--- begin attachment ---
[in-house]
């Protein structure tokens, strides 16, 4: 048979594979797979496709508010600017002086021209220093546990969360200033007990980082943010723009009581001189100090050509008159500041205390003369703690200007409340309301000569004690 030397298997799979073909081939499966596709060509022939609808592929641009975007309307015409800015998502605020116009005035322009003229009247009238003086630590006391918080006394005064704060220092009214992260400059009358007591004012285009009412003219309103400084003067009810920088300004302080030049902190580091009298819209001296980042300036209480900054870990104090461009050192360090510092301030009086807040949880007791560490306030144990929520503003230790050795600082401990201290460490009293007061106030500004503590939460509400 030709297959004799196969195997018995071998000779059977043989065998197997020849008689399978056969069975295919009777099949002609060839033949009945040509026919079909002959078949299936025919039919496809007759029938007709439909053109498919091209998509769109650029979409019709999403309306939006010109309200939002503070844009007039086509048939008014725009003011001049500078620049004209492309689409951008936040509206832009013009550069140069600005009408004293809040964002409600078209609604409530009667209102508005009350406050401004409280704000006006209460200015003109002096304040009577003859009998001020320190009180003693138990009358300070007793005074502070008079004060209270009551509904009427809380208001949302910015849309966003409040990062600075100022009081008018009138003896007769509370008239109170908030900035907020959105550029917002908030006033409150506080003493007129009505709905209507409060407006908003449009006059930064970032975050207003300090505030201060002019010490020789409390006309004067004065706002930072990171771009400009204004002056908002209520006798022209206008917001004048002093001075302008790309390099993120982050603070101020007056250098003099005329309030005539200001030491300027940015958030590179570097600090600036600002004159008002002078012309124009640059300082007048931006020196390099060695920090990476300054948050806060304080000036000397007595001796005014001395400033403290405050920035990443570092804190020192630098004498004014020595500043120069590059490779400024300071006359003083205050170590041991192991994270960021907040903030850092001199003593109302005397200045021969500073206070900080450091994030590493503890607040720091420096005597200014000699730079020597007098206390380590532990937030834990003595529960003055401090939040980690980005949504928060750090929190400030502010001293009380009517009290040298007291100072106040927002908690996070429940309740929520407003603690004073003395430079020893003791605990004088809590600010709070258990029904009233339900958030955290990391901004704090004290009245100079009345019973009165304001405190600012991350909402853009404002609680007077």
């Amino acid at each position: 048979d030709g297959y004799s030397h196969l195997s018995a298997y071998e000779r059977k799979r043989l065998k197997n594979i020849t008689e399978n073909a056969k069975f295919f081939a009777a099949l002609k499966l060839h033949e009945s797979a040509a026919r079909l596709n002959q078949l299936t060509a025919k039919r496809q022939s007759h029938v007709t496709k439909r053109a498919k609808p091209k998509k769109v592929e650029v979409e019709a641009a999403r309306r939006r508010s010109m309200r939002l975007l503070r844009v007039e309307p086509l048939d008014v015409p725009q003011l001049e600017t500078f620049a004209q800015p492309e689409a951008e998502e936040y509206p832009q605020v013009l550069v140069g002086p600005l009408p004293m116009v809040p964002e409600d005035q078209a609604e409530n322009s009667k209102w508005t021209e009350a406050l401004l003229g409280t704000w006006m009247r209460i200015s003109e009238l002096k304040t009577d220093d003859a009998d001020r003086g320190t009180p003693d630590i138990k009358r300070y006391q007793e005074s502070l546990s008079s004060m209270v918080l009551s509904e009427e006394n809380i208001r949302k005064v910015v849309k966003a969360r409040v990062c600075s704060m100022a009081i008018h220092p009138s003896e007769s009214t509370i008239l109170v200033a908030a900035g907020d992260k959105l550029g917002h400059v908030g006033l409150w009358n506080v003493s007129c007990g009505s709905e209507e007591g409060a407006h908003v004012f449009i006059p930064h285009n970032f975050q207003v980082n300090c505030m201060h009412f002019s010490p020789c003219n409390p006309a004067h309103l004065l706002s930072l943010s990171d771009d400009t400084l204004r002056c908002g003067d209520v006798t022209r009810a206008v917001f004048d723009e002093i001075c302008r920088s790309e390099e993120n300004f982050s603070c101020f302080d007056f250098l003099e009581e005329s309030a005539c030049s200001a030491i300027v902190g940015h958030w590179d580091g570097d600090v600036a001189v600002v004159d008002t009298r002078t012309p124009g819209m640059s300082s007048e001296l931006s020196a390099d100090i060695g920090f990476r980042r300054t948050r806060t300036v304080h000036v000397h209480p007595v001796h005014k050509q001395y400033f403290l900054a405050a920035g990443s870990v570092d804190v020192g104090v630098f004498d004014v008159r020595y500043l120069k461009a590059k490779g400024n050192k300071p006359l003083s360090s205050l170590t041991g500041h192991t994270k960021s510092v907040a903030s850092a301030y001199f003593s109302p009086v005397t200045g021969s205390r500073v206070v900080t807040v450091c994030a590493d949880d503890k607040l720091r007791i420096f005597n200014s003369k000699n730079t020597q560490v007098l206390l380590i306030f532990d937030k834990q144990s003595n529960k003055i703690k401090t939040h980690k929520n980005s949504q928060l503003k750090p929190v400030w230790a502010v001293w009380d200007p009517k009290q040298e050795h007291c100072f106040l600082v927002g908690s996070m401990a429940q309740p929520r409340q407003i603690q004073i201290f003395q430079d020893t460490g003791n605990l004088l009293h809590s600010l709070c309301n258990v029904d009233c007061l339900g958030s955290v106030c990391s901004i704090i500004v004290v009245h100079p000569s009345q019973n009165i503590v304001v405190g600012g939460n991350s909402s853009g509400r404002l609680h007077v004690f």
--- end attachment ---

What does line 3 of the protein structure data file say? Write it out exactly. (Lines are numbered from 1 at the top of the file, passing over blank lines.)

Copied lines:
């Amino acid at each position: 048979d030709g297959y004799s030397h196969l195997s018995a298997y071998e000779r059977k799979r043989l065998k197997n594979i020849t008689e399978n073909a056969k069975f295919f081939a009777a099949l002609k499966l060839h033949e009945s797979a040509a026919r079909l596709n002959q078949l299936t060509a025919k039919r496809q022939s007759h029938v007709t496709k439909r053109a498919k609808p091209k998509k769109v592929e650029v979409e019709a641009a999403r309306r939006r508010s010109m309200r939002l975007l503070r844009v007039e309307p086509l048939d008014v015409p725009q003011l001049e600017t500078f620049a004209q800015p492309e689409a951008e998502e936040y509206p832009q605020v013009l550069v140069g002086p600005l009408p004293m116009v809040p964002e409600d005035q078209a609604e409530n322009s009667k209102w508005t021209e009350a406050l401004l003229g409280t704000w006006m009247r209460i200015s003109e009238l002096k304040t009577d220093d003859a009998d001020r003086g320190t009180p003693d630590i138990k009358r300070y006391q007793e005074s502070l546990s008079s004060m209270v918080l009551s509904e009427e006394n809380i208001r949302k005064v910015v849309k966003a969360r409040v990062c600075s704060m100022a009081i008018h220092p009138s003896e007769s009214t509370i008239l109170v200033a908030a900035g907020d992260k959105l550029g917002h400059v908030g006033l409150w009358n506080v003493s007129c007990g009505s709905e209507e007591g409060a407006h908003v004012f449009i006059p930064h285009n970032f975050q207003v980082n300090c505030m201060h009412f002019s010490p020789c003219n409390p006309a004067h309103l004065l706002s930072l943010s990171d771009d400009t400084l204004r002056c908002g003067d209520v006798t022209r009810a206008v917001f004048d723009e002093i001075c302008r920088s790309e390099e993120n300004f982050s603070c101020f302080d007056f250098l003099e009581e005329s309030a005539c030049s200001a030491i300027v902190g940015h958030w590179d580091g570097d600090v600036a001189v600002v004159d008002t009298r002078t012309p124009g819209m640059s300082s007048e001296l931006s020196a390099d100090i060695g920090f990476r980042r300054t948050r806060t300036v304080h000036v000397h209480p007595v001796h005014k050509q001395y400033f403290l900054a405050a920035g990443s870990v570092d804190v020192g104090v630098f004498d004014v008159r020595y500043l120069k461009a590059k490779g400024n050192k300071p006359l003083s360090s205050l170590t041991g500041h192991t994270k960021s510092v907040a903030s850092a301030y001199f003593s109302p009086v005397t200045g021969s205390r500073v206070v900080t807040v450091c994030a590493d949880d503890k607040l720091r007791i420096f005597n200014s003369k000699n730079t020597q560490v007098l206390l380590i306030f532990d937030k834990q144990s003595n529960k003055i703690k401090t939040h980690k929520n980005s949504q928060l503003k750090p929190v400030w230790a502010v001293w009380d200007p009517k009290q040298e050795h007291c100072f106040l600082v927002g908690s996070m401990a429940q309740p929520r409340q407003i603690q004073i201290f003395q430079d020893t460490g003791n605990l004088l009293h809590s600010l709070c309301n258990v029904d009233c007061l339900g958030s955290v106030c990391s901004i704090i500004v004290v009245h100079p000569s009345q019973n009165i503590v304001v405190g600012g939460n991350s909402s853009g509400r404002l609680h007077v004690f």